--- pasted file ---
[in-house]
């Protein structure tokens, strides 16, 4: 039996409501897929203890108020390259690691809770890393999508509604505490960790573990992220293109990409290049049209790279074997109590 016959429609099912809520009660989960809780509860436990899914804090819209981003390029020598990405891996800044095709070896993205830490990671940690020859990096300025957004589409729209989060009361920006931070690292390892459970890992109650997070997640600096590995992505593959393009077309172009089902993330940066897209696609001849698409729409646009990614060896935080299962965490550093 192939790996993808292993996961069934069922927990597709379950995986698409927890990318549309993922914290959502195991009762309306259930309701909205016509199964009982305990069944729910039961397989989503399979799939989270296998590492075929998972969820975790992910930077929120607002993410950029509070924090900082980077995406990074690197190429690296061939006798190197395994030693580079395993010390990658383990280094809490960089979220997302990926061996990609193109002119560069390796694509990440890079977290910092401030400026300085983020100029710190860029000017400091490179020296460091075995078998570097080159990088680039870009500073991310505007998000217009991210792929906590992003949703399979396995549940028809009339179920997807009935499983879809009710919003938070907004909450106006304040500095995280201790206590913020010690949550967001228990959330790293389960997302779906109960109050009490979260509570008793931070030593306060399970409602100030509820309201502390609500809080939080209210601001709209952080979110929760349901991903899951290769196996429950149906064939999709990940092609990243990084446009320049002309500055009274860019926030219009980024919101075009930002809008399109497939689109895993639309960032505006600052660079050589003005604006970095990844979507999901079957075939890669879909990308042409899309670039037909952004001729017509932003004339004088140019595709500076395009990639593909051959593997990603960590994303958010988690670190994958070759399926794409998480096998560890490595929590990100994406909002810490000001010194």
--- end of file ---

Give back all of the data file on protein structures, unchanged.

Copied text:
[in-house]
């Protein structure tokens, strides 16, 4: 039996409501897929203890108020390259690691809770890393999508509604505490960790573990992220293109990409290049049209790279074997109590 016959429609099912809520009660989960809780509860436990899914804090819209981003390029020598990405891996800044095709070896993205830490990671940690020859990096300025957004589409729209989060009361920006931070690292390892459970890992109650997070997640600096590995992505593959393009077309172009089902993330940066897209696609001849698409729409646009990614060896935080299962965490550093 192939790996993808292993996961069934069922927990597709379950995986698409927890990318549309993922914290959502195991009762309306259930309701909205016509199964009982305990069944729910039961397989989503399979799939989270296998590492075929998972969820975790992910930077929120607002993410950029509070924090900082980077995406990074690197190429690296061939006798190197395994030693580079395993010390990658383990280094809490960089979220997302990926061996990609193109002119560069390796694509990440890079977290910092401030400026300085983020100029710190860029000017400091490179020296460091075995078998570097080159990088680039870009500073991310505007998000217009991210792929906590992003949703399979396995549940028809009339179920997807009935499983879809009710919003938070907004909450106006304040500095995280201790206590913020010690949550967001228990959330790293389960997302779906109960109050009490979260509570008793931070030593306060399970409602100030509820309201502390609500809080939080209210601001709209952080979110929760349901991903899951290769196996429950149906064939999709990940092609990243990084446009320049002309500055009274860019926030219009980024919101075009930002809008399109497939689109895993639309960032505006600052660079050589003005604006970095990844979507999901079957075939890669879909990308042409899309670039037909952004001729017509932003004339004088140019595709500076395009990639593909051959593997990603960590994303958010988690670190994958070759399926794409998480096998560890490595929590990100994406909002810490000001010194």